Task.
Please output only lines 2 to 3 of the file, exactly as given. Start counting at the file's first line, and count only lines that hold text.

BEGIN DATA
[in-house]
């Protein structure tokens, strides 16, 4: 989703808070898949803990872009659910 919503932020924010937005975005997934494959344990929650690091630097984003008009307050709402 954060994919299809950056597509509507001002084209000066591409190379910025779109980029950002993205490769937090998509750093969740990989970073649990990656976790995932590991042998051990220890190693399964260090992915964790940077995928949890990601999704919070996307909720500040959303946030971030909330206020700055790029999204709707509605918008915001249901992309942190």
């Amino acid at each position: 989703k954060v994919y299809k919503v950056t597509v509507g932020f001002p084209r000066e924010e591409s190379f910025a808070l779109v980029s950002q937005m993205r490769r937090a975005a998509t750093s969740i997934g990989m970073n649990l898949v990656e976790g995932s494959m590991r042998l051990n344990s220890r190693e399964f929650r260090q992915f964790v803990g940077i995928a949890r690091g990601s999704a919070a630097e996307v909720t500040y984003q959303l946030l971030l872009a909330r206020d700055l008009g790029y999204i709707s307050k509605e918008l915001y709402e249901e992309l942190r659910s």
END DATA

């Protein structure tokens, strides 16, 4: 989703808070898949803990872009659910 919503932020924010937005975005997934494959344990929650690091630097984003008009307050709402 954060994919299809950056597509509507001002084209000066591409190379910025779109980029950002993205490769937090998509750093969740990989970073649990990656976790995932590991042998051990220890190693399964260090992915964790940077995928949890990601999704919070996307909720500040959303946030971030909330206020700055790029999204709707509605918008915001249901992309942190």
């Amino acid at each position: 989703k954060v994919y299809k919503v950056t597509v509507g932020f001002p084209r000066e924010e591409s190379f910025a808070l779109v980029s950002q937005m993205r490769r937090a975005a998509t750093s969740i997934g990989m970073n649990l898949v990656e976790g995932s494959m590991r042998l051990n344990s220890r190693e399964f929650r260090q992915f964790v803990g940077i995928a949890r690091g990601s999704a919070a630097e996307v909720t500040y984003q959303l946030l971030l872009a909330r206020d700055l008009g790029y999204i709707s307050k509605e918008l915001y709402e249901e992309l942190r659910s």